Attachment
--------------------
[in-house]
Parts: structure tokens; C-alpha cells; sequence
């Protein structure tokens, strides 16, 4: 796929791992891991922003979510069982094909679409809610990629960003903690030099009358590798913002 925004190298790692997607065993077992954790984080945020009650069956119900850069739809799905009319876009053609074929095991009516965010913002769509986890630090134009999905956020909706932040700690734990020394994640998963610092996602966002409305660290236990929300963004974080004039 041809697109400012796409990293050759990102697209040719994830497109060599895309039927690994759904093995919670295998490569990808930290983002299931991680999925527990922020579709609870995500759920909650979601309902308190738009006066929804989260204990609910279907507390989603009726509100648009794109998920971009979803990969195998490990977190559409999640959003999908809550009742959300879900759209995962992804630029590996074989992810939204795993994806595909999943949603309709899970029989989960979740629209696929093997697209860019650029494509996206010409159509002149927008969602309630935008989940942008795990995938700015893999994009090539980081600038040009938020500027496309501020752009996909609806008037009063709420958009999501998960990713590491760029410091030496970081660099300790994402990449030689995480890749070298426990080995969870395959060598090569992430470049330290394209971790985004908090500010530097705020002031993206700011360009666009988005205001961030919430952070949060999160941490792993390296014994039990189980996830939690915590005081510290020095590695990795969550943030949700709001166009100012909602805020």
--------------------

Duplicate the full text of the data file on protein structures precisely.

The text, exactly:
[in-house]
Parts: structure tokens; C-alpha cells; sequence
């Protein structure tokens, strides 16, 4: 796929791992891991922003979510069982094909679409809610990629960003903690030099009358590798913002 925004190298790692997607065993077992954790984080945020009650069956119900850069739809799905009319876009053609074929095991009516965010913002769509986890630090134009999905956020909706932040700690734990020394994640998963610092996602966002409305660290236990929300963004974080004039 041809697109400012796409990293050759990102697209040719994830497109060599895309039927690994759904093995919670295998490569990808930290983002299931991680999925527990922020579709609870995500759920909650979601309902308190738009006066929804989260204990609910279907507390989603009726509100648009794109998920971009979803990969195998490990977190559409999640959003999908809550009742959300879900759209995962992804630029590996074989992810939204795993994806595909999943949603309709899970029989989960979740629209696929093997697209860019650029494509996206010409159509002149927008969602309630935008989940942008795990995938700015893999994009090539980081600038040009938020500027496309501020752009996909609806008037009063709420958009999501998960990713590491760029410091030496970081660099300790994402990449030689995480890749070298426990080995969870395959060598090569992430470049330290394209971790985004908090500010530097705020002031993206700011360009666009988005205001961030919430952070949060999160941490792993390296014994039990189980996830939690915590005081510290020095590695990795969550943030949700709001166009100012909602805020």